In a recent study published on the medRxiv* preprint server, researchers examine the effects of previous severe acute respiratory coronavirus-2 (SARS-CoV-2) infections on the immunity offered by SARS-CoV-2 vaccination.
Study: Imprinted SARS-CoV-2-Specific Memory Lymphocytes Define Hybrid Immunity. Image Credit: Design_Cells / Shutterstock.com
The signals generated during the primary immune response, as perceived by both B- and T- lymphocytes, leading to the induction of immune responses under the adaptive arm of the immune system. The immune system has also evolved to elicit a specific functional response to fight infections and re-infections. Immune memory is influenced by various factors such as the site of antigenic encounters and the number of exposures to the antigen, as well as specific inflammatory signals.
Hybrid/super immunity is a concept that is defined as the immune response generated by prior SARS-CoV-2 infection and subsequent coronavirus disease 2019 (COVID-19) vaccination. It has been proposed that this hybrid form of immunity can offer enhanced protection against both re-infections and severe forms of COVID-19, which neither infection nor vaccination can individually provide.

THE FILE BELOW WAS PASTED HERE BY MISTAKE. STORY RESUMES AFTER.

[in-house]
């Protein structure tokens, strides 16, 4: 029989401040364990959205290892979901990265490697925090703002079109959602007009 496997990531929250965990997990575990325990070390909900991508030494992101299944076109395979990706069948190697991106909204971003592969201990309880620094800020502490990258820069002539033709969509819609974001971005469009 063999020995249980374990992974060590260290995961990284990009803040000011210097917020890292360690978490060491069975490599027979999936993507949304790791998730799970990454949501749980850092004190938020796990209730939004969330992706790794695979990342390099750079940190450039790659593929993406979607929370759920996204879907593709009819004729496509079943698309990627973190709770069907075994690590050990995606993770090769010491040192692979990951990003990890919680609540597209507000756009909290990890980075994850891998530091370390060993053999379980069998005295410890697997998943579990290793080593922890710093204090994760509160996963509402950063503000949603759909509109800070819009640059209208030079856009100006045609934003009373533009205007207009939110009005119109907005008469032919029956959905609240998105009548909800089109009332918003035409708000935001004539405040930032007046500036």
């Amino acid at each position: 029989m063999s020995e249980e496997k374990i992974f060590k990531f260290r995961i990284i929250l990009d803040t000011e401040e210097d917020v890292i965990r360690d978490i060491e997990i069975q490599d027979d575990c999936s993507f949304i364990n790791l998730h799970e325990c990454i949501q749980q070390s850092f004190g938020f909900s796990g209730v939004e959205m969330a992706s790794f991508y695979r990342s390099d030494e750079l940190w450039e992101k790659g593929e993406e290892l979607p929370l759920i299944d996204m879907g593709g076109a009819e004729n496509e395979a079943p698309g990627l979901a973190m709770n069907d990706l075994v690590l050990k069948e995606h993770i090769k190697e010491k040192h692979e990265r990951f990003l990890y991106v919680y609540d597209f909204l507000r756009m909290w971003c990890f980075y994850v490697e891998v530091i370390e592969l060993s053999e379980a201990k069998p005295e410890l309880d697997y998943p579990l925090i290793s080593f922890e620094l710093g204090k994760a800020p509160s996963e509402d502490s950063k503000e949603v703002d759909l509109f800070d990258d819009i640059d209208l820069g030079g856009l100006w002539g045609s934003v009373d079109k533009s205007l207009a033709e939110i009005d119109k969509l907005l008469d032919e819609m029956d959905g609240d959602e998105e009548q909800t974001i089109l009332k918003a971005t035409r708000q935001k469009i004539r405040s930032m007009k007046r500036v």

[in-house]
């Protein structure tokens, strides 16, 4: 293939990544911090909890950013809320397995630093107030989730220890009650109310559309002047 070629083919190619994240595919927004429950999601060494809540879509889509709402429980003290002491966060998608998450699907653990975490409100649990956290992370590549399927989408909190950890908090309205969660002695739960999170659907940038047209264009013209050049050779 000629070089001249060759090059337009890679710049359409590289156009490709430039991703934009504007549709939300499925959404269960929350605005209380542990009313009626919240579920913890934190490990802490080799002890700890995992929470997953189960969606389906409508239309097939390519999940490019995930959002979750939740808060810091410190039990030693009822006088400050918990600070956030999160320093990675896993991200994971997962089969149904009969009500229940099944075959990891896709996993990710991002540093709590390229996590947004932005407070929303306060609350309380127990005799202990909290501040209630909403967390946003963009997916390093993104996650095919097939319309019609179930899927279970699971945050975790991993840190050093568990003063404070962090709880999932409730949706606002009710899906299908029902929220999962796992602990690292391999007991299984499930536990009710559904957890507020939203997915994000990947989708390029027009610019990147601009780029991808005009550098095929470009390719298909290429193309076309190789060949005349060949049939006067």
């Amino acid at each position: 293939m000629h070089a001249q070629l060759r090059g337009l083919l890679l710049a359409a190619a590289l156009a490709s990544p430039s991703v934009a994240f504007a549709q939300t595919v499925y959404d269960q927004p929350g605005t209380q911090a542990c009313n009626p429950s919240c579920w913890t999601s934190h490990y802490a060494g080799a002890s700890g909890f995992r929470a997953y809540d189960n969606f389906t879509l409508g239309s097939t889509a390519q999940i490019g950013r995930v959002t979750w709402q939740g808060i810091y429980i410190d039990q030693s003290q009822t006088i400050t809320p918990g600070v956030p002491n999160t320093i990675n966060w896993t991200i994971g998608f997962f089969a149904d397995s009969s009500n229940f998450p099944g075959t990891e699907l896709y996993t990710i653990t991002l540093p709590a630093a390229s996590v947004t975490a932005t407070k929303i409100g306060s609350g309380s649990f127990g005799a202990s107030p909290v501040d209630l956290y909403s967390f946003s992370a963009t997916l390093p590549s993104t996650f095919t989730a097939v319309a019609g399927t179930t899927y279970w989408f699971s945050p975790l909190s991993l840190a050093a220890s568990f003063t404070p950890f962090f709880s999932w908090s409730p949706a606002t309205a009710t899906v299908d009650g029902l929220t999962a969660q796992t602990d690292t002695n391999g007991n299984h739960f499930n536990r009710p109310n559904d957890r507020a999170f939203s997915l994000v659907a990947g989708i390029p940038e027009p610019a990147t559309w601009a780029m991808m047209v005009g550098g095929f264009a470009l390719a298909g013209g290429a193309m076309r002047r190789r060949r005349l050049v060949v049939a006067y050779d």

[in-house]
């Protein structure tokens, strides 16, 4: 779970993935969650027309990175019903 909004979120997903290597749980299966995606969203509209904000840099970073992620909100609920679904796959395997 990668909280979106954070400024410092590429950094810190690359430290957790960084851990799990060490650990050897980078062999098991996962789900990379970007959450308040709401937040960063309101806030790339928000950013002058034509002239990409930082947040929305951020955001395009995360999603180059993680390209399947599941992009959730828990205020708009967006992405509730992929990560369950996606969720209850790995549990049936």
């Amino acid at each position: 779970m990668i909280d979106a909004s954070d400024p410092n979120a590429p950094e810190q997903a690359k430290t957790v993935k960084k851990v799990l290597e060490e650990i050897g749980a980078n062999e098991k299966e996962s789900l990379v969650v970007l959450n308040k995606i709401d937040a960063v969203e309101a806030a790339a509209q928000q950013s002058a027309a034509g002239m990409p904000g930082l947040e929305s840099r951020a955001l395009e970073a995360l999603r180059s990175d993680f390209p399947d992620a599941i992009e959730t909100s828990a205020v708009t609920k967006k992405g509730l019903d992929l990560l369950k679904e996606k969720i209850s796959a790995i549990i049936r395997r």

Some studies have indeed reported an improved neutralizing potency of circulating antibodies. However, the specific changes in the cellular immune responses associated with this hybrid state of immunity are unknown. It also remains unclear whether a subsequent activation of immune memory in vaccinated-only individuals could produce similar effects.
About the study
In the present study, researchers investigate how vaccine-induced immune memory is influenced by previous SARS-CoV-2 infections. SARS-CoV-2-specific antibodies and memory lymphocytes in circulation were tracked in naive (N) and previously infected (PI) subjects following three doses of COVID-19 vaccination with either BNT162b2 or mRNA-1273 vaccines.
Specifically, the receptor-binding domain (RBD)-directed antibodies and B-cells, as well as spike protein (S)-specific CD4+ T-cells were analyzed in infected patients for over two years. The targets of SARS-CoV-2-directed vaccines were also examined to ascertain the influence of vaccination on immunity.